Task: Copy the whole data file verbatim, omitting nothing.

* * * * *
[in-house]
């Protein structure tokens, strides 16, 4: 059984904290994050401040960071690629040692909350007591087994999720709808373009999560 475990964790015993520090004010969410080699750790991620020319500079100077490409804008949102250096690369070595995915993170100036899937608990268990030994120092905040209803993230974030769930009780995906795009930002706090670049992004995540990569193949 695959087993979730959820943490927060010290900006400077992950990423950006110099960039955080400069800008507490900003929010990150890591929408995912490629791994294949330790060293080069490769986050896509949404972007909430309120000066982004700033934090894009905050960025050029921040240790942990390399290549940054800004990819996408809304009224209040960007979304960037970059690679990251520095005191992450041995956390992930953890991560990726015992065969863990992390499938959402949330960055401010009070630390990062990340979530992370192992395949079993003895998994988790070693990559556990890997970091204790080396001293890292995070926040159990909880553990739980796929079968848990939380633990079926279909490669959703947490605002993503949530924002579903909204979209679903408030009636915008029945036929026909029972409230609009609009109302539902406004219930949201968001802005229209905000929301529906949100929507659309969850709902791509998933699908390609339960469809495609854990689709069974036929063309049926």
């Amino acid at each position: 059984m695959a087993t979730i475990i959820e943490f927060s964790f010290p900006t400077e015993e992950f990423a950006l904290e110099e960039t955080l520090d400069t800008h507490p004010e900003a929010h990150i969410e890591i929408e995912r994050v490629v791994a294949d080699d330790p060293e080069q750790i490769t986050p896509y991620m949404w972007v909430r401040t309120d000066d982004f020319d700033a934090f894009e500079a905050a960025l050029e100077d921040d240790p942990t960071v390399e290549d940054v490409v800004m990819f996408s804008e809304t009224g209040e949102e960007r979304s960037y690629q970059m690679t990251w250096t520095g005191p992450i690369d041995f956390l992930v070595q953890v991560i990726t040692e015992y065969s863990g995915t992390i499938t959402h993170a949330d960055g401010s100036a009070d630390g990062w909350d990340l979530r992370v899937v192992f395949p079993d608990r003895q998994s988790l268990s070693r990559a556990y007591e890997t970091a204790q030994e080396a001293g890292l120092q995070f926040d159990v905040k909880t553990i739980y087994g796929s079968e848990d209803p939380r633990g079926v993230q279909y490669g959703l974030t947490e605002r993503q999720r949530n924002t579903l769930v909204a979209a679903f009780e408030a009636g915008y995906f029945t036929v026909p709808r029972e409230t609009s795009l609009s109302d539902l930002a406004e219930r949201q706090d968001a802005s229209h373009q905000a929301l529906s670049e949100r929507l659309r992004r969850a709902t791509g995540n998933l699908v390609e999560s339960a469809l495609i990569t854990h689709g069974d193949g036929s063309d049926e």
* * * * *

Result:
[in-house]
């Protein structure tokens, strides 16, 4: 059984904290994050401040960071690629040692909350007591087994999720709808373009999560 475990964790015993520090004010969410080699750790991620020319500079100077490409804008949102250096690369070595995915993170100036899937608990268990030994120092905040209803993230974030769930009780995906795009930002706090670049992004995540990569193949 695959087993979730959820943490927060010290900006400077992950990423950006110099960039955080400069800008507490900003929010990150890591929408995912490629791994294949330790060293080069490769986050896509949404972007909430309120000066982004700033934090894009905050960025050029921040240790942990390399290549940054800004990819996408809304009224209040960007979304960037970059690679990251520095005191992450041995956390992930953890991560990726015992065969863990992390499938959402949330960055401010009070630390990062990340979530992370192992395949079993003895998994988790070693990559556990890997970091204790080396001293890292995070926040159990909880553990739980796929079968848990939380633990079926279909490669959703947490605002993503949530924002579903909204979209679903408030009636915008029945036929026909029972409230609009609009109302539902406004219930949201968001802005229209905000929301529906949100929507659309969850709902791509998933699908390609339960469809495609854990689709069974036929063309049926």
């Amino acid at each position: 059984m695959a087993t979730i475990i959820e943490f927060s964790f010290p900006t400077e015993e992950f990423a950006l904290e110099e960039t955080l520090d400069t800008h507490p004010e900003a929010h990150i969410e890591i929408e995912r994050v490629v791994a294949d080699d330790p060293e080069q750790i490769t986050p896509y991620m949404w972007v909430r401040t309120d000066d982004f020319d700033a934090f894009e500079a905050a960025l050029e100077d921040d240790p942990t960071v390399e290549d940054v490409v800004m990819f996408s804008e809304t009224g209040e949102e960007r979304s960037y690629q970059m690679t990251w250096t520095g005191p992450i690369d041995f956390l992930v070595q953890v991560i990726t040692e015992y065969s863990g995915t992390i499938t959402h993170a949330d960055g401010s100036a009070d630390g990062w909350d990340l979530r992370v899937v192992f395949p079993d608990r003895q998994s988790l268990s070693r990559a556990y007591e890997t970091a204790q030994e080396a001293g890292l120092q995070f926040d159990v905040k909880t553990i739980y087994g796929s079968e848990d209803p939380r633990g079926v993230q279909y490669g959703l974030t947490e605002r993503q999720r949530n924002t579903l769930v909204a979209a679903f009780e408030a009636g915008y995906f029945t036929v026909p709808r029972e409230t609009s795009l609009s109302d539902l930002a406004e219930r949201q706090d968001a802005s229209h373009q905000a929301l529906s670049e949100r929507l659309r992004r969850a709902t791509g995540n998933l699908v390609e999560s339960a469809l495609i990569t854990h689709g069974d193949g036929s063309d049926e």